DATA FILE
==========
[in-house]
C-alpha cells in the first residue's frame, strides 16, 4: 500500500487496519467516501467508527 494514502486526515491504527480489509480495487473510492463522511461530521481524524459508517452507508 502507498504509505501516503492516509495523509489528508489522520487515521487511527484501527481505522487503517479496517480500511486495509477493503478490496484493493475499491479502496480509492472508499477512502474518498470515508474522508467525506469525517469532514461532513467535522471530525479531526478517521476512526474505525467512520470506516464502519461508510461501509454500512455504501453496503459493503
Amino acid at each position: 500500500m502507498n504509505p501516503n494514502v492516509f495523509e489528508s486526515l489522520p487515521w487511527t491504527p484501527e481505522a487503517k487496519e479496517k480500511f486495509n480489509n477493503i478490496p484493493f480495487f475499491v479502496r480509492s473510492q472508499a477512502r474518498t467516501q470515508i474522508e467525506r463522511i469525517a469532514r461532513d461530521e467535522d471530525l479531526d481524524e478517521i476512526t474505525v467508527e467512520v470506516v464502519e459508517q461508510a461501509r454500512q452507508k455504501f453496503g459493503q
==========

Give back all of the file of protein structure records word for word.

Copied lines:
[in-house]
C-alpha cells in the first residue's frame, strides 16, 4: 500500500487496519467516501467508527 494514502486526515491504527480489509480495487473510492463522511461530521481524524459508517452507508 502507498504509505501516503492516509495523509489528508489522520487515521487511527484501527481505522487503517479496517480500511486495509477493503478490496484493493475499491479502496480509492472508499477512502474518498470515508474522508467525506469525517469532514461532513467535522471530525479531526478517521476512526474505525467512520470506516464502519461508510461501509454500512455504501453496503459493503
Amino acid at each position: 500500500m502507498n504509505p501516503n494514502v492516509f495523509e489528508s486526515l489522520p487515521w487511527t491504527p484501527e481505522a487503517k487496519e479496517k480500511f486495509n480489509n477493503i478490496p484493493f480495487f475499491v479502496r480509492s473510492q472508499a477512502r474518498t467516501q470515508i474522508e467525506r463522511i469525517a469532514r461532513d461530521e467535522d471530525l479531526d481524524e478517521i476512526t474505525v467508527e467512520v470506516v464502519e459508517q461508510a461501509r454500512q452507508k455504501f453496503g459493503q